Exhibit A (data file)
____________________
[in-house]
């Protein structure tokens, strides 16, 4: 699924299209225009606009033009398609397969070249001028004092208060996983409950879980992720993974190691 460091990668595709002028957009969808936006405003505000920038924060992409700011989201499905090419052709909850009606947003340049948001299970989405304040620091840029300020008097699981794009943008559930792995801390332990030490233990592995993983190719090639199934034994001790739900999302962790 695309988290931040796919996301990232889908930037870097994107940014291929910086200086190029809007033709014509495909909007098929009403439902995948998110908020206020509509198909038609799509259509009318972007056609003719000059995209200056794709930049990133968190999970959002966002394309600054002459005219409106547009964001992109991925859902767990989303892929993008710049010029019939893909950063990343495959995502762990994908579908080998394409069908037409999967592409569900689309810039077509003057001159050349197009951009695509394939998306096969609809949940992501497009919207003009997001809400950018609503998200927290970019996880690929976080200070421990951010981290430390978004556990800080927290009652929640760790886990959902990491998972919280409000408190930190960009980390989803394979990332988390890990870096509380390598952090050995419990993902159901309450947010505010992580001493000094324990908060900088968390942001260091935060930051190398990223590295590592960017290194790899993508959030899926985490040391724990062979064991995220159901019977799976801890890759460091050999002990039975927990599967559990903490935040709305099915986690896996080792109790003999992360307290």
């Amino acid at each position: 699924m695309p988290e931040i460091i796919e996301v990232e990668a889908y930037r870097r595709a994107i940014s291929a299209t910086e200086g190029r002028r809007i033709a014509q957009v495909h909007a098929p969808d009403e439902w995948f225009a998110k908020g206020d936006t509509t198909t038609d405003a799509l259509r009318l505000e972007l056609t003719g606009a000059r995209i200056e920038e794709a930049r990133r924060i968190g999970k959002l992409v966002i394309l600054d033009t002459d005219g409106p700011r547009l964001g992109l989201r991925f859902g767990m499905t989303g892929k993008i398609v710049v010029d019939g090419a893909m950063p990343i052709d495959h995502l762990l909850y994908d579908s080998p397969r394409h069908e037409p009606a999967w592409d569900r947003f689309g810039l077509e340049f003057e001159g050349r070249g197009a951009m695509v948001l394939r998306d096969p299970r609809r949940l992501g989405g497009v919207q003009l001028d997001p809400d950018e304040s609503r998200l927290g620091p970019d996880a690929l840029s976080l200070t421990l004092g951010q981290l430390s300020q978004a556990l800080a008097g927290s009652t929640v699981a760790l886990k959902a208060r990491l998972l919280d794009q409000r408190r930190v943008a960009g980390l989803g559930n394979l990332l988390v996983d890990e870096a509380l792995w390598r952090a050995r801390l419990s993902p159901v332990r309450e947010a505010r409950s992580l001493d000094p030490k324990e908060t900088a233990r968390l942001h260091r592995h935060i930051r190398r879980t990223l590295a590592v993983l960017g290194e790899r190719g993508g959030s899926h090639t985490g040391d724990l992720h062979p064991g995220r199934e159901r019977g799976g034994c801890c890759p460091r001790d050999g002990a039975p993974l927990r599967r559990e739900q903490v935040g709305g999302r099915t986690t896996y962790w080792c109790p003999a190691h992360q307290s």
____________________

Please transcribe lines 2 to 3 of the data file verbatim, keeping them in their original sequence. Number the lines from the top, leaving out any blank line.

């Protein structure tokens, strides 16, 4: 699924299209225009606009033009398609397969070249001028004092208060996983409950879980992720993974190691 460091990668595709002028957009969808936006405003505000920038924060992409700011989201499905090419052709909850009606947003340049948001299970989405304040620091840029300020008097699981794009943008559930792995801390332990030490233990592995993983190719090639199934034994001790739900999302962790 695309988290931040796919996301990232889908930037870097994107940014291929910086200086190029809007033709014509495909909007098929009403439902995948998110908020206020509509198909038609799509259509009318972007056609003719000059995209200056794709930049990133968190999970959002966002394309600054002459005219409106547009964001992109991925859902767990989303892929993008710049010029019939893909950063990343495959995502762990994908579908080998394409069908037409999967592409569900689309810039077509003057001159050349197009951009695509394939998306096969609809949940992501497009919207003009997001809400950018609503998200927290970019996880690929976080200070421990951010981290430390978004556990800080927290009652929640760790886990959902990491998972919280409000408190930190960009980390989803394979990332988390890990870096509380390598952090050995419990993902159901309450947010505010992580001493000094324990908060900088968390942001260091935060930051190398990223590295590592960017290194790899993508959030899926985490040391724990062979064991995220159901019977799976801890890759460091050999002990039975927990599967559990903490935040709305099915986690896996080792109790003999992360307290």
């Amino acid at each position: 699924m695309p988290e931040i460091i796919e996301v990232e990668a889908y930037r870097r595709a994107i940014s291929a299209t910086e200086g190029r002028r809007i033709a014509q957009v495909h909007a098929p969808d009403e439902w995948f225009a998110k908020g206020d936006t509509t198909t038609d405003a799509l259509r009318l505000e972007l056609t003719g606009a000059r995209i200056e920038e794709a930049r990133r924060i968190g999970k959002l992409v966002i394309l600054d033009t002459d005219g409106p700011r547009l964001g992109l989201r991925f859902g767990m499905t989303g892929k993008i398609v710049v010029d019939g090419a893909m950063p990343i052709d495959h995502l762990l909850y994908d579908s080998p397969r394409h069908e037409p009606a999967w592409d569900r947003f689309g810039l077509e340049f003057e001159g050349r070249g197009a951009m695509v948001l394939r998306d096969p299970r609809r949940l992501g989405g497009v919207q003009l001028d997001p809400d950018e304040s609503r998200l927290g620091p970019d996880a690929l840029s976080l200070t421990l004092g951010q981290l430390s300020q978004a556990l800080a008097g927290s009652t929640v699981a760790l886990k959902a208060r990491l998972l919280d794009q409000r408190r930190v943008a960009g980390l989803g559930n394979l990332l988390v996983d890990e870096a509380l792995w390598r952090a050995r801390l419990s993902p159901v332990r309450e947010a505010r409950s992580l001493d000094p030490k324990e908060t900088a233990r968390l942001h260091r592995h935060i930051r190398r879980t990223l590295a590592v993983l960017g290194e790899r190719g993508g959030s899926h090639t985490g040391d724990l992720h062979p064991g995220r199934e159901r019977g799976g034994c801890c890759p460091r001790d050999g002990a039975p993974l927990r599967r559990e739900q903490v935040g709305g999302r099915t986690t896996y962790w080792c109790p003999a190691h992360q307290s």